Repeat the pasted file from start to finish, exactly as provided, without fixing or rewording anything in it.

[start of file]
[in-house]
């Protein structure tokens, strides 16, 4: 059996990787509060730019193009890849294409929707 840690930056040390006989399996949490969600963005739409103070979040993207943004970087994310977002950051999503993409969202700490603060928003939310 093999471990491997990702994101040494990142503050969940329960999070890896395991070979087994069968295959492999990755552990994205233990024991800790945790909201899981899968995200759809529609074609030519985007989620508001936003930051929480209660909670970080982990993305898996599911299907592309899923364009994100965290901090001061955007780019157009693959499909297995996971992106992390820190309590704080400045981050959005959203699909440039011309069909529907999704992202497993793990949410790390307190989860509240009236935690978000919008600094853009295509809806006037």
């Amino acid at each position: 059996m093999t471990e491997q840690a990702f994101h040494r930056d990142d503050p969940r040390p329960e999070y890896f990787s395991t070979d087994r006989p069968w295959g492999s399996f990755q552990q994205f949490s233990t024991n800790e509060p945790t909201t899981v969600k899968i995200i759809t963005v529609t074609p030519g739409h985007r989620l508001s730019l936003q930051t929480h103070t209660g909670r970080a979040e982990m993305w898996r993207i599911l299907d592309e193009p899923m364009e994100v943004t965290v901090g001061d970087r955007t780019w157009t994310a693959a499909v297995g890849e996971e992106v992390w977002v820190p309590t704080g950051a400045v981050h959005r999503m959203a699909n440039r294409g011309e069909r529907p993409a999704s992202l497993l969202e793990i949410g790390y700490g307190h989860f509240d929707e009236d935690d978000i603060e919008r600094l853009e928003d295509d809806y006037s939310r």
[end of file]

[in-house]
């Protein structure tokens, strides 16, 4: 059996990787509060730019193009890849294409929707 840690930056040390006989399996949490969600963005739409103070979040993207943004970087994310977002950051999503993409969202700490603060928003939310 093999471990491997990702994101040494990142503050969940329960999070890896395991070979087994069968295959492999990755552990994205233990024991800790945790909201899981899968995200759809529609074609030519985007989620508001936003930051929480209660909670970080982990993305898996599911299907592309899923364009994100965290901090001061955007780019157009693959499909297995996971992106992390820190309590704080400045981050959005959203699909440039011309069909529907999704992202497993793990949410790390307190989860509240009236935690978000919008600094853009295509809806006037």
């Amino acid at each position: 059996m093999t471990e491997q840690a990702f994101h040494r930056d990142d503050p969940r040390p329960e999070y890896f990787s395991t070979d087994r006989p069968w295959g492999s399996f990755q552990q994205f949490s233990t024991n800790e509060p945790t909201t899981v969600k899968i995200i759809t963005v529609t074609p030519g739409h985007r989620l508001s730019l936003q930051t929480h103070t209660g909670r970080a979040e982990m993305w898996r993207i599911l299907d592309e193009p899923m364009e994100v943004t965290v901090g001061d970087r955007t780019w157009t994310a693959a499909v297995g890849e996971e992106v992390w977002v820190p309590t704080g950051a400045v981050h959005r999503m959203a699909n440039r294409g011309e069909r529907p993409a999704s992202l497993l969202e793990i949410g790390y700490g307190h989860f509240d929707e009236d935690d978000i603060e919008r600094l853009e928003d295509d809806y006037s939310r």